ERIC Number: ED234611
Record Type: RIE
Publication Date: 1983
Reference Count: 0
The Classroom Teacher and the Case Study: The Perils and Possibilities of Conducting Your Own Research.
The problems of classroom teacher-conducted research are examined with reference to a particular case study. The case study involved a field test of "A Practical Guide for Advanced Writers in ESL" over a semester in two sections of an intermediate English as a second language (ESL) writing class for college-bound students at the University of Houston. Both the experimental and control sections kept error charts emphasizing spelling, diction, and syntax. T-unit analysis was used to assess the relative gains of the experimental versus the control sections. A major difficulty with the study was attrition, since 50 percent of one of the sections was lost during the course of the research. Results showed no difference between the control and experimental groups, although both registered substantial improvements. In order to further investigate the nature of these improvements it would be necessary to have a control group of students who did not receive writing instruction. However, it is impossible to justify teaching an intermediate ESL class of university-bound students without writing instruction. This is one of many limitations on teacher-conducted research. A final difficulty is the tendency of a teacher to hope for a certain set of results. (RW)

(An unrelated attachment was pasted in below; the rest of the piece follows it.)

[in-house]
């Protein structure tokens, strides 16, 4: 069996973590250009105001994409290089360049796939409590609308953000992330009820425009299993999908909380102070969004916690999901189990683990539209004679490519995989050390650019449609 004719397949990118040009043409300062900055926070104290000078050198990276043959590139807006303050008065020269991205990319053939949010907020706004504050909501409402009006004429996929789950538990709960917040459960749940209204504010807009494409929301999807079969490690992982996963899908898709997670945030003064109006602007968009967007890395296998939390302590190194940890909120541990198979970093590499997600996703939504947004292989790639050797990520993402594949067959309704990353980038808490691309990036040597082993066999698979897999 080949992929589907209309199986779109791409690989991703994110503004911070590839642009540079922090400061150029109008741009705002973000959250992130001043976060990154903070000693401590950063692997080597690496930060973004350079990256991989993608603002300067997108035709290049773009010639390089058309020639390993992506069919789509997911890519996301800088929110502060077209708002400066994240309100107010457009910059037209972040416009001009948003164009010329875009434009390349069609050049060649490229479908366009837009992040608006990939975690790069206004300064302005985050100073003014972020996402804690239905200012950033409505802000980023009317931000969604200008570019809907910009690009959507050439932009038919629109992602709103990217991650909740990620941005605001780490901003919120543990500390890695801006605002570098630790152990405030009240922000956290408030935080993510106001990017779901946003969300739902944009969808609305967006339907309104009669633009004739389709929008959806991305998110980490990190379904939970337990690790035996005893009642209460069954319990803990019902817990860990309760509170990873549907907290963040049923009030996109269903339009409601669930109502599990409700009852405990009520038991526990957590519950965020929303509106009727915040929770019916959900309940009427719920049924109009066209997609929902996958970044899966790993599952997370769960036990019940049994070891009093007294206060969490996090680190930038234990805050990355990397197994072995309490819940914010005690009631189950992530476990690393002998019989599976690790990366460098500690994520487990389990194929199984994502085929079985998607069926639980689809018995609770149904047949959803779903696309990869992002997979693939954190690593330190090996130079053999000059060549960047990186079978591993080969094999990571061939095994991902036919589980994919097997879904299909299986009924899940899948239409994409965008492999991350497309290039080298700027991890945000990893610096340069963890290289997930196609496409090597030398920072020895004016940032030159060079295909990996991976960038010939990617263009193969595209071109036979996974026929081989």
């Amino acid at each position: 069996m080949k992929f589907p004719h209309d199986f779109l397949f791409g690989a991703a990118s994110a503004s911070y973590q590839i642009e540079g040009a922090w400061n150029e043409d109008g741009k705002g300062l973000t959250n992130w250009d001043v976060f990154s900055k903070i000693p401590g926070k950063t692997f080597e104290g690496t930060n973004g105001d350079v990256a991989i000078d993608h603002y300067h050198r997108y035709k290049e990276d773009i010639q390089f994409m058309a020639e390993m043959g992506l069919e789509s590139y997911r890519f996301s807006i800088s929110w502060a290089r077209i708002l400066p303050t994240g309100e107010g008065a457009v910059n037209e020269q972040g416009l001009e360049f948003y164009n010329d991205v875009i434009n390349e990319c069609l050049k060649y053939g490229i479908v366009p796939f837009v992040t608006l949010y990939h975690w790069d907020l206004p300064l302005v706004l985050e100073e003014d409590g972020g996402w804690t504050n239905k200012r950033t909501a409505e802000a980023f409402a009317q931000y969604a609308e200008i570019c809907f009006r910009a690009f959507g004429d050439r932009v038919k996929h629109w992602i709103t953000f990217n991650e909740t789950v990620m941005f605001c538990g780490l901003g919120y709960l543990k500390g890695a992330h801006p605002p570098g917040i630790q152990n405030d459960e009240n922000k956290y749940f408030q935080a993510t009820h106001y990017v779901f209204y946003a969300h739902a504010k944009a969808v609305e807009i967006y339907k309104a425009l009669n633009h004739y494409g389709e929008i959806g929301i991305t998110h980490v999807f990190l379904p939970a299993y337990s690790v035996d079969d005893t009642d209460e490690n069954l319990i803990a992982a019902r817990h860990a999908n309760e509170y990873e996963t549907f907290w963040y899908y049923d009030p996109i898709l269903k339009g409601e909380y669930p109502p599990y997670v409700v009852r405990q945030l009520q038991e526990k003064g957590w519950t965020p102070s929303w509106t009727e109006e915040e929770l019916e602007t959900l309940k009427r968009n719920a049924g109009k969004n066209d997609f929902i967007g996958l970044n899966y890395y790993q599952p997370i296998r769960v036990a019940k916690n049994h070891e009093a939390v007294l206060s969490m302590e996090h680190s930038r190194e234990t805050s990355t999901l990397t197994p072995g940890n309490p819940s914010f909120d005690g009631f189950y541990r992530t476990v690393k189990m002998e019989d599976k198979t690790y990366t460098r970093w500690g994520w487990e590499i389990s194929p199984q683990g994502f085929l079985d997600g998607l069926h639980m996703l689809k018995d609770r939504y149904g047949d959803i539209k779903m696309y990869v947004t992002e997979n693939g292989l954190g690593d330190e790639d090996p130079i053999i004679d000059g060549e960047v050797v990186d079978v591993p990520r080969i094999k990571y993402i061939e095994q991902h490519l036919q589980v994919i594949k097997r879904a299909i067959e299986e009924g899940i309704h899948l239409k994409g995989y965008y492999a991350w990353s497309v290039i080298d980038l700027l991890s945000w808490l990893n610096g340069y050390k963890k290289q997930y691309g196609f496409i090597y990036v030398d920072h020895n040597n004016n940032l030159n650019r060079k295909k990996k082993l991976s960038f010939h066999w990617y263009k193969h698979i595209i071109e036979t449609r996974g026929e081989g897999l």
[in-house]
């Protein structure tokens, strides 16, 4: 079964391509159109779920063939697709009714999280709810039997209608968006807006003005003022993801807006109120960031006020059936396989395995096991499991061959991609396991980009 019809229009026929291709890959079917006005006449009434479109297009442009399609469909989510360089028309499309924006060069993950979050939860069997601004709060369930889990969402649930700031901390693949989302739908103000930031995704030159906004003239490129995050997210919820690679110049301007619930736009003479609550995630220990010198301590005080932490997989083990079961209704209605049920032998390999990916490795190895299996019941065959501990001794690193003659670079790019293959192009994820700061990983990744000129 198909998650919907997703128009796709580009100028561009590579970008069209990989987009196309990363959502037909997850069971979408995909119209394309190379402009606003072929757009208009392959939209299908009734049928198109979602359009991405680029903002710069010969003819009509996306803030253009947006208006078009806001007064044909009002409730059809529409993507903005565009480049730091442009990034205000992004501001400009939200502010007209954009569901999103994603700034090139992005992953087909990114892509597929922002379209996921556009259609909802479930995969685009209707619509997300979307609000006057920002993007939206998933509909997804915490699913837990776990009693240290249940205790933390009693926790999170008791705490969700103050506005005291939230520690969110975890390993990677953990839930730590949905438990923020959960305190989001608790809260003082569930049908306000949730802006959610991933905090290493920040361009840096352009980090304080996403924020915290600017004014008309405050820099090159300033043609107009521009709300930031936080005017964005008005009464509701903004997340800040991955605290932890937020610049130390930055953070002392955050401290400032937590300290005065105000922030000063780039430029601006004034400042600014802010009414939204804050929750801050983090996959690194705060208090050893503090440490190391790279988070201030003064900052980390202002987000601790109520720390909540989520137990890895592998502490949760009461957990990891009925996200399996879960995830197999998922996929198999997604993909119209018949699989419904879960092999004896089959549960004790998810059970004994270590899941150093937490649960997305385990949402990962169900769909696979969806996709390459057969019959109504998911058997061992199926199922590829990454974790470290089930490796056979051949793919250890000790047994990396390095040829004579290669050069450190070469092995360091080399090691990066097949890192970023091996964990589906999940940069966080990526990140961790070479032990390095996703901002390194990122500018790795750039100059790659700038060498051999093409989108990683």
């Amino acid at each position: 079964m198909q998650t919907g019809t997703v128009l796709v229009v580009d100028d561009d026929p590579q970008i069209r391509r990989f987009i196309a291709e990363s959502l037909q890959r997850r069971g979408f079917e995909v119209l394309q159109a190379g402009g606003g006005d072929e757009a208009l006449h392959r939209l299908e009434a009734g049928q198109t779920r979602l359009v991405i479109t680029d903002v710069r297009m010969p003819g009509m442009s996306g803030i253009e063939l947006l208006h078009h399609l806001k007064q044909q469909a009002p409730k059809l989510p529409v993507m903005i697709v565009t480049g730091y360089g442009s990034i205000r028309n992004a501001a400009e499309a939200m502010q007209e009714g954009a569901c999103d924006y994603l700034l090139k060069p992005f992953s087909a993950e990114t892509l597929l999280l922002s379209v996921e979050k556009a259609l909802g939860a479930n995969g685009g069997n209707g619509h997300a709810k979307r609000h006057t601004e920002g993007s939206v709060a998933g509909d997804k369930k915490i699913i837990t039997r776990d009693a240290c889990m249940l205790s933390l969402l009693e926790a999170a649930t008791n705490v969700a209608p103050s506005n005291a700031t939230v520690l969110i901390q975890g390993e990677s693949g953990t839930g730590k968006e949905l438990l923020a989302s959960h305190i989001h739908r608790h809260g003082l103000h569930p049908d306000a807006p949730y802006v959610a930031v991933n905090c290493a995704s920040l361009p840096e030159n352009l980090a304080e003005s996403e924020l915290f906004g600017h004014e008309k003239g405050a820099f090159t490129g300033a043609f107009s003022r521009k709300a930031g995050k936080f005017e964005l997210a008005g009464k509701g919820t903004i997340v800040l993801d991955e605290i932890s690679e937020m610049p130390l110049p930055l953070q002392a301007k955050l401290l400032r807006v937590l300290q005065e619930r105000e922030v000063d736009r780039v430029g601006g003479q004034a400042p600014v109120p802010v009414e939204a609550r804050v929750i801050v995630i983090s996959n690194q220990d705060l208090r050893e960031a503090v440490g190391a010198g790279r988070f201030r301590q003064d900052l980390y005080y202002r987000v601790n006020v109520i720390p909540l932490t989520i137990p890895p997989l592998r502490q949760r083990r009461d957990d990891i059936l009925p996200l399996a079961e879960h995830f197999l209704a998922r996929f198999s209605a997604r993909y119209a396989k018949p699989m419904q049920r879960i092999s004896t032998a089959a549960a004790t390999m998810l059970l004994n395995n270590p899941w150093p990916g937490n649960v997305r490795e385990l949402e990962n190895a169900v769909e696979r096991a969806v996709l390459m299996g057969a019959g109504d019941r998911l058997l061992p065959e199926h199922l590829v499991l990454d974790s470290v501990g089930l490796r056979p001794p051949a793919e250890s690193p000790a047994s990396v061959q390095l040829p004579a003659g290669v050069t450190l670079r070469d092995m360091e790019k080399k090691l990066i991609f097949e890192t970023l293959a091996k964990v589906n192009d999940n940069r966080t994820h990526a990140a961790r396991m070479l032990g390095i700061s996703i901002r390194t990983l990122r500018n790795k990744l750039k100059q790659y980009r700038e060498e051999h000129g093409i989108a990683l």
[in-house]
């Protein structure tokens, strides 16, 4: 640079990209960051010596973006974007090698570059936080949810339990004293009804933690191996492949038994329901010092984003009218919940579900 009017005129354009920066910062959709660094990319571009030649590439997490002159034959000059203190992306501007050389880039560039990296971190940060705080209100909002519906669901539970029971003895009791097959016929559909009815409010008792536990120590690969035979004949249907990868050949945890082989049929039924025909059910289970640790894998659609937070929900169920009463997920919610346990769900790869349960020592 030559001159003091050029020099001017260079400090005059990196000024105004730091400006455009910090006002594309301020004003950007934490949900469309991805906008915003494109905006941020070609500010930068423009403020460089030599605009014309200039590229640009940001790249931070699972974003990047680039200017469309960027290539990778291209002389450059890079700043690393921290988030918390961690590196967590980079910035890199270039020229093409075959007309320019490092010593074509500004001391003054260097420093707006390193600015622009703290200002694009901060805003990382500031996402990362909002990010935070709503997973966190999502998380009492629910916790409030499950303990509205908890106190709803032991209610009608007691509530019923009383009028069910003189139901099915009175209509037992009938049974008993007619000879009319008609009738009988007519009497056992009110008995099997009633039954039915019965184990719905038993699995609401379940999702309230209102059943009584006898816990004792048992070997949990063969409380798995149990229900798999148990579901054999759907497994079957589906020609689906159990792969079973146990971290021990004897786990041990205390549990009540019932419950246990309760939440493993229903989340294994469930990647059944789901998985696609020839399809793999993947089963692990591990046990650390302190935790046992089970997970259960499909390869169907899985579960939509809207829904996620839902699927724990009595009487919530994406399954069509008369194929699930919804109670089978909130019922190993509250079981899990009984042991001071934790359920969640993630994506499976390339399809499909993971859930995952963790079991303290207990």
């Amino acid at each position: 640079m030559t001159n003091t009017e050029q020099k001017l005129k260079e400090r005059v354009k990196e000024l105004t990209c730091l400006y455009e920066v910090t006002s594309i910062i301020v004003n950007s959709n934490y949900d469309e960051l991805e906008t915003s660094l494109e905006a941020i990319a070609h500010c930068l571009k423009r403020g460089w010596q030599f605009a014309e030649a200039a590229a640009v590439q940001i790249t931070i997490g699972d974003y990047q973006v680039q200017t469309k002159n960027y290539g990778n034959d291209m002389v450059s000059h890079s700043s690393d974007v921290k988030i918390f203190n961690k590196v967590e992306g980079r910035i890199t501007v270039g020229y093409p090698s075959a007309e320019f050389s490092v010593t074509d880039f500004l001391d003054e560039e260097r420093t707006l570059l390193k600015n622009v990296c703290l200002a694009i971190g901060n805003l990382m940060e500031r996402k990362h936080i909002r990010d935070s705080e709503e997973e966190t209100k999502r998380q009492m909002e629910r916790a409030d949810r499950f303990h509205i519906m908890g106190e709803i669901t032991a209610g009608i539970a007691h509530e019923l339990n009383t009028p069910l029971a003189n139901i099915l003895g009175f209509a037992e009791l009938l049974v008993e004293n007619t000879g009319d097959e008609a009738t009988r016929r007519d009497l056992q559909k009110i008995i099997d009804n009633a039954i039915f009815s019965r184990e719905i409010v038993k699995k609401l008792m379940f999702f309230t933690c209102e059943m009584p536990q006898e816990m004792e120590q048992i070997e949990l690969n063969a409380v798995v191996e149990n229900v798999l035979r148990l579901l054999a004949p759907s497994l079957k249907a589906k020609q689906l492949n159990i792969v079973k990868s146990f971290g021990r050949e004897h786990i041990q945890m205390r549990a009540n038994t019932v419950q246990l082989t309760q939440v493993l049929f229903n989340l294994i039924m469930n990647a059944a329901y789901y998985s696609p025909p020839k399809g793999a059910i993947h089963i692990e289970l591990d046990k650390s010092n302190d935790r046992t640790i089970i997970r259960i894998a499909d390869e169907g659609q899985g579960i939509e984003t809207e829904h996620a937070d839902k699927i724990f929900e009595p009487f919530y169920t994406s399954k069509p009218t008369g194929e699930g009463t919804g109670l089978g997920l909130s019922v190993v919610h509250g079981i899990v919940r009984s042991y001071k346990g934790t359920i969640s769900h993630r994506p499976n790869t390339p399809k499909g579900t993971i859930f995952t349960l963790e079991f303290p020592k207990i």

Publication Type: Opinion Papers; Reports - Research; Speeches/Meeting Papers
Education Level: N/A
Audience: Teachers; Practitioners
Authoring Institution: N/A
Note: Paper presented at the Annual Convention of Teachers of English to Speakers of Other Languages (17th, Toronto, Ontario, Canada, March 15-20, 1983).